09 January 2007

WNYC RadioLab on Morality

Here is a link to an excellent hour long radio show about morality that was recommended to me by Aeneas in a comment to this blog.

WNYC.org-RadioLab: Morality (April 28, 2006)

The show starts off with the posing of two moral problems that appear to be the same, but are consistently decided in opposite ways by 90% of those who are asked. Later in the show they return to the lab that does functional brain scan studies using these kinds of moral questions and they look at the results of posing a true moral paradox in which the decisions made by respondents are about 50/50.

What the interviewers emphasized about the moral problems in the beginning of the show were the specific similarities between the posing of the problems, not the key distinction between them. Here's the gist of the problems:

There are five workers on a set of train tracks and the train is coming but they are completely unaware, and unable to become aware, of its approach and you have no means of communicating with them. You are certain that they will all be killed if the train hits them.

Variation 1: you have a lever for a track switch that will divert the train onto a siding but there is one worker on that track who will be killed.

Question: Do you pull the lever?

Variation 2: you are on an overpass over the train tracks between the workers and the train with a very large man who happens to be standing on the edge of the over pass such that if you push him over he will fall to his death on the tracks but stop the train from killing the five other workers.

Question: Do you push the man?

As I said the interviewers emphasized the idea that these problems are similar, as if what really matters is simply the math of sacrificing one to save five. This is a mistaken view of what is important in deciding a moral question, which makes the results that 90% of respondents answer, “yes” to the first question and “no” to the second answer seem odd. The mistake is in assuming, as the Western Philosophical Tradition has for a very long time, that we are mere rule following moral calculators. If you can calculate the cost of every action against the cost of all the alternatives then you can arrive at a solution that will maximize the return on the moral risks taken.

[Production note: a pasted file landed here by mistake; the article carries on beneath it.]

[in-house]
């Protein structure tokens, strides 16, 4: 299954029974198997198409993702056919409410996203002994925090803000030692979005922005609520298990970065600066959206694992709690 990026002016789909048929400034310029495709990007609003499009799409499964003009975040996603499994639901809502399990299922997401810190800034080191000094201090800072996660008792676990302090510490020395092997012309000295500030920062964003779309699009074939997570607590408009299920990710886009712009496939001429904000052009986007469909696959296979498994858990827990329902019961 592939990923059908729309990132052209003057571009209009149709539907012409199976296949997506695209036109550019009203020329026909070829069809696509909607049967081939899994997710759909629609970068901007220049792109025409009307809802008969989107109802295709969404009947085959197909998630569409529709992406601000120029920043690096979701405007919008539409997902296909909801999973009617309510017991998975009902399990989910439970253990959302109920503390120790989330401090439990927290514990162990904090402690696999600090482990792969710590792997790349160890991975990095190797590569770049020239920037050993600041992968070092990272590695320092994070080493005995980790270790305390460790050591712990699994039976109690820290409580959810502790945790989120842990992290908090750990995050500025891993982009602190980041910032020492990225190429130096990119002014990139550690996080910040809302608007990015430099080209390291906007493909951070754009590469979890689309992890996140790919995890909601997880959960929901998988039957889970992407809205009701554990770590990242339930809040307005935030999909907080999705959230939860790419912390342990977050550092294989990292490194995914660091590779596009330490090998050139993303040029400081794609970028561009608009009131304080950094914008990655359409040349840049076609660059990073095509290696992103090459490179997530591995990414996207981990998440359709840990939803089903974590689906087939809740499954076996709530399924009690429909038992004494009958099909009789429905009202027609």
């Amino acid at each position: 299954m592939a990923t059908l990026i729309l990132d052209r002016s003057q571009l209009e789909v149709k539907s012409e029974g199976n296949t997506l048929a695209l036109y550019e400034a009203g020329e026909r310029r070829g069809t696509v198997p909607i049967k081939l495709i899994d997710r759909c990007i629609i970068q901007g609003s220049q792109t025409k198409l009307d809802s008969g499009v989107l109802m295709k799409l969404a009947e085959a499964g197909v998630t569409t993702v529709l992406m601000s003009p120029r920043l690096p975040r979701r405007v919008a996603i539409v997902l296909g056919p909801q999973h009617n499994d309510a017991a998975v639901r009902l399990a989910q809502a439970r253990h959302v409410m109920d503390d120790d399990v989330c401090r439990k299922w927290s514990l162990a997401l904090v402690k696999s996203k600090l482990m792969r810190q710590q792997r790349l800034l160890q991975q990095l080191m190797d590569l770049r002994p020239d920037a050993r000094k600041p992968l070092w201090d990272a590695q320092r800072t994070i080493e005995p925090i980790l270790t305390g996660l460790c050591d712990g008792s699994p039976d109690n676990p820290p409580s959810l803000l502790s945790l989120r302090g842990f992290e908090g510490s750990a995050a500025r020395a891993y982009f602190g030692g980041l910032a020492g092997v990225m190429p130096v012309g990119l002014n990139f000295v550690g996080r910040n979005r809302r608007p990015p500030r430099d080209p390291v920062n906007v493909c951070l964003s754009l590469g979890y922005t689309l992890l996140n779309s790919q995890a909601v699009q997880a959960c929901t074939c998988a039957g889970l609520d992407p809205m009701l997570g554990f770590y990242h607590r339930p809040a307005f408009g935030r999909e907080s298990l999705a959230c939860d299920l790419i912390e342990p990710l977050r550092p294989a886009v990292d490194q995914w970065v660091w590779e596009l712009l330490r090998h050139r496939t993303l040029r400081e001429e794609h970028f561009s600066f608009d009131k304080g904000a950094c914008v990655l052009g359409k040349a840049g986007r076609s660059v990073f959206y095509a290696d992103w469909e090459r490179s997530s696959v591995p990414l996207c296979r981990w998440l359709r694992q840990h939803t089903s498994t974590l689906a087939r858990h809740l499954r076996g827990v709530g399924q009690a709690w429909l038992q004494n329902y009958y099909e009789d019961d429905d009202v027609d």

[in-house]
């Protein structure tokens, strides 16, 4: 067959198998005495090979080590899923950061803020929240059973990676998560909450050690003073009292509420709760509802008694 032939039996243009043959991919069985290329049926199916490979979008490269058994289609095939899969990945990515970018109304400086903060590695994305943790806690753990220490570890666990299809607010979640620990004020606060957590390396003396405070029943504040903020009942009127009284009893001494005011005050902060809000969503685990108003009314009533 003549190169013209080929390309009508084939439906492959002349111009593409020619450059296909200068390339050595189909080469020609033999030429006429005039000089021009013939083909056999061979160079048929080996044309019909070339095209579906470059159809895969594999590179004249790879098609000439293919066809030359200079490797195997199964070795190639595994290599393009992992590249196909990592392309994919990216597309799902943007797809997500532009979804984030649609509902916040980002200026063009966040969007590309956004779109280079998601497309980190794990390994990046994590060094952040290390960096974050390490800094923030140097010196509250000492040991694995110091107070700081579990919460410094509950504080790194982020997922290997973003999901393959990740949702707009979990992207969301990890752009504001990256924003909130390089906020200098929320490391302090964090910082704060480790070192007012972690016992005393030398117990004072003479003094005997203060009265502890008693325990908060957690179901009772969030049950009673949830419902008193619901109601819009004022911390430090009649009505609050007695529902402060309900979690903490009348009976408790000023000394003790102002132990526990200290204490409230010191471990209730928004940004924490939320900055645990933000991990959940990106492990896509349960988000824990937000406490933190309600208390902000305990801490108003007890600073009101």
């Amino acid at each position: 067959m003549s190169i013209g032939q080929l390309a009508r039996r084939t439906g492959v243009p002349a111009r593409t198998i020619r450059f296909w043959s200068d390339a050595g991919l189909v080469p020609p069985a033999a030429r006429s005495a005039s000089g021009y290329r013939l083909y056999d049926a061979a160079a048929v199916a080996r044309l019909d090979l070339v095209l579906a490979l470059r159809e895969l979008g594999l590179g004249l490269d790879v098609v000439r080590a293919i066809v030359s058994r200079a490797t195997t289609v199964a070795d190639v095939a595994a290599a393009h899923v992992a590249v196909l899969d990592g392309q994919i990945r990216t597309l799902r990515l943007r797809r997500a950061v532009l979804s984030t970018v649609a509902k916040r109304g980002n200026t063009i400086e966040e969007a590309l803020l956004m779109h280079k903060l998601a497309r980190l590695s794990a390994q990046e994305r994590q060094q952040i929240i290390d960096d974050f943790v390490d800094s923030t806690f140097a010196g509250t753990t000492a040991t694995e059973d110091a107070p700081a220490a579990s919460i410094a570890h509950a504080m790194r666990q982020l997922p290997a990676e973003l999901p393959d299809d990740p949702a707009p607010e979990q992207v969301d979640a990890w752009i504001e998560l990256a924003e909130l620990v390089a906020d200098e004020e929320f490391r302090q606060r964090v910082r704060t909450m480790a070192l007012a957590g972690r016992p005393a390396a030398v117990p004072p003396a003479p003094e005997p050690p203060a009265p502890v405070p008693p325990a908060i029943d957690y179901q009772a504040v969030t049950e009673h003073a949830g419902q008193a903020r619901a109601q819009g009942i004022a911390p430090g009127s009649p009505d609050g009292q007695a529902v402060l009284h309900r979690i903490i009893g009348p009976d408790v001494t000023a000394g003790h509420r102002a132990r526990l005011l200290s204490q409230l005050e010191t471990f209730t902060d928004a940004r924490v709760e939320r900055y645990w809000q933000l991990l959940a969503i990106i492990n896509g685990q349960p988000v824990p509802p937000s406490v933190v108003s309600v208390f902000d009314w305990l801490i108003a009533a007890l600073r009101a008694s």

Our moral concepts are complex and, as pointed out in the second part of the show, derive from an evolutionary history that preceded our analytical abilities. They are based on experiences of well-being and the most effective ways to achieve those experiences in a variety of situations that may have logical structures that are mutually exclusive of each other. Thus we are able to use the moral calculation metaphor to guide our thoughts when people we do not know are in a situation in which we cannot interact with them and our only possible intervention is through an isolated lever pulling action. But, when we can sense the presence of a real person with whom we can sympathize then our thoughts are guided by deep unconscious conceptual metaphors that dictate against sacrificing the immediate compelling interest of our compatriot on the overpass in continuing to live.

In the moral paradox presented later in the program the choice is the death of your whole village, who are hiding from enemy soldiers together, or killing your sick baby whose coughing will alert the soldiers to the village hiding place, with respondents splitting 50/50 on killing the baby or the whole village.

I predict that the first train scenario would elicit closer to a 50/50 response if it were posed as pulling a lever to kill your mother on the one track versus killing your five best friends on the other. Or if you presented the second scenario as the choice between pushing Hitler, Osama bin Laden, or another infamous mass killer off the overpass versus saving your five best friends then the distribution of answers might be different.

What counts in moral deliberation is not the objective “facts” of the situation, but the understanding of the person in the situation at the moment when they are called to make a decision. If they understand the problem as one involving the action of pulling a lever to save a lot of people with no further information, then it’s easy. If they understand that they have to look their own child in the eyes and then kill him or her then it doesn’t matter what else is at stake normal people will put up resistance to making that choice. What is probably most important in the decision making process is how the person imagines their experience of taking the action options they understand are available, and secondarily, what consequences they can then imagine occurring as a result of their imagined actions.

If we want to help people to make morally appropriate choices then we have to help them to develop better ways to assess their own understanding of the situations they face and to be better able to imagine themselves taking courageous, kind, compassionate, or other virtuous courses of action. This is a substantial change from the traditional Western Philosophical view that we, as moral calculators, just need the right set of rules and an appropriate system of punishments and rewards for obedience to them. Looking at the 90% of the people who respond to the first two questions in opposite ways; the only problem is in the questions, not the answers. The questions activate very different experiences in the imagination of the decision maker and they provide very limited choices. Real life is rarely, if ever, that simple. While the questions were undoubtedly good for brain imaging studies that want to isolate different moral processing activity in the brain, they are not very good for gaining insight into real moral decision making skills nor assisting people with improving them.
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